1. Most recently, RIWI collected the opinions of more than 6,000 Canadian and American university and college students for the IJB’s inaugural project Generation Distress. Why was this project of interest and what did you discover?

When I learned that the IJB was examining mental health challenges on university and and college campuses in Canada and the U.S. as a form of investigative journalism –– as opposed to a critique of the wide range of varied initiatives across North America trying to address unmet student health needs –– I was immediately drawn in. For this is, at root, a journalistic investigation that requires a depth of curiosity and research that is actionable. Equipped with the data RIWI could provide to the IJB, the ecosystem of journalists and academic experts could thereby help identify a baseline of mental health challenges on campus, track changing prevalence over the course of a year (i.e., before and after COVID-19 had unleashed itself across the globe) and identify proactive suggestions from students for students –– for example, about ways of improving access to mental health services for those affected. The act of designing this exercise as a journalistic investigation, and without assigning blame to any institution –– in the service of measurement and honest reporting –– made the work immediately accessible and amenable to changing the public conversation about mental health on campus from a topic that seemingly only affects people in the shadows, to a topic that is solution-oriented, data-driven and now known to affect so many. Clearly, the data reveal, too, that some are far more at-risk than others, and this investigation helps us figure out who, where, and why –– without casting blame or adding to the cloud of stigma.

In this work with the IJB, we discovered in 2020 that there was a sharp spike in reports of both anxiety and depression at the end of March and into April when most universities and colleges migrated to online learning and the pre-exam period began. The changing prevalence of these conditions, especially depression, fell during the post-exam period. However, disclosures of anxiety and depression rose again steadily from July through October, coincident with schools announcing online learning for September. In August, students reported the highest levels of anxiety and depression over the period of data collection as they faced the fall semester of online learning.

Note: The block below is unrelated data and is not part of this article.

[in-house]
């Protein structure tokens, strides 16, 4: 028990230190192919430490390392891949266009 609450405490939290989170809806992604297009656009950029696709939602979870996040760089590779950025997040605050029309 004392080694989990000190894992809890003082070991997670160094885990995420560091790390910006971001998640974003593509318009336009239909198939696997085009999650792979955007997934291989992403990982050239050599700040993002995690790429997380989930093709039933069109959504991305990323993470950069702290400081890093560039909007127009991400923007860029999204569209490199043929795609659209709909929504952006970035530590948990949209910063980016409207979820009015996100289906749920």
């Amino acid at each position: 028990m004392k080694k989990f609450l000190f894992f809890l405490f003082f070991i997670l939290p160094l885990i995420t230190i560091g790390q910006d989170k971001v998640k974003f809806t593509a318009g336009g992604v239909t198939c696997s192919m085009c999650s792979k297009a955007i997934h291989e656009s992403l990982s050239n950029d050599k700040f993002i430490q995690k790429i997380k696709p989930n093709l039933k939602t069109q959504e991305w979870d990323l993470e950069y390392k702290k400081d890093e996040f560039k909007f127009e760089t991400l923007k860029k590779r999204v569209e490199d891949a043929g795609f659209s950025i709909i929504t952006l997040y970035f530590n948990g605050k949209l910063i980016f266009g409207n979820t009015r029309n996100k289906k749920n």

Other university-based researchers are already investigating other aspects of the data in preparation for journal publication. Some of the questions under inquiry include:

  • Do attitudes toward college/university mental health services differ between U.S. and Canadian students? 
  • What are the relationships between mental health service use and campus attitudes, common stressors, and negative outcomes? 
  • Is the relationship between attitudes and outcomes mediated by common stressors? 
  • Do attitudes and stressors interact to predict outcomes? 

To see the RIWI analysis and interpretation of the mental health work, visit here.

  1. What was your experience with this model of collaborative research between academics and journalists? 

There was, from the outset, a “bias to action.” This is what makes me love working with people trained in public health and in journalism. There is a deserved sense of urgency. There is a healthy desire to ensure the evidence layer for urgent public health crises is non-partisan, robust, open-source and open to examination. On the RIWI side, we found it a pleasure to work with the IJB ecosystem of journalists whom we helped guide, but also whom we learned from, in terms of how best to make sense of the data. Further, the process enabled us to meet with university-based researchers of varying areas of focus who wish to leverage the data to investigate their own particular areas of inquiry. This evolved into a mutual knowledge translation experience which led to continuous improvement in how and why we collect data, and how to make the process more impactful for the end-users of data and for knowledge producers and consumers.

  1. How does this work connect with the groundbreaking mental health work of your parents, University of Toronto Professors Mary Seeman and Philip Seeman?

This journey reminded me of what my parents –– long-time University of Toronto researchers Mary Seeman, OC, MD, DSc, Professor Emerita of Psychiatry, and Philip Seeman, OC, MD, PhD, DSc, Professor Emeritus of Neuropharmacology –– taught me about the foundation of knowledge. Knowledge-seeking is based on humility and asking questions –– always asking questions –– of diverse people with different views, and listening diligently. It is very hard to listen and ask questions well, and this is a process of continuous learning.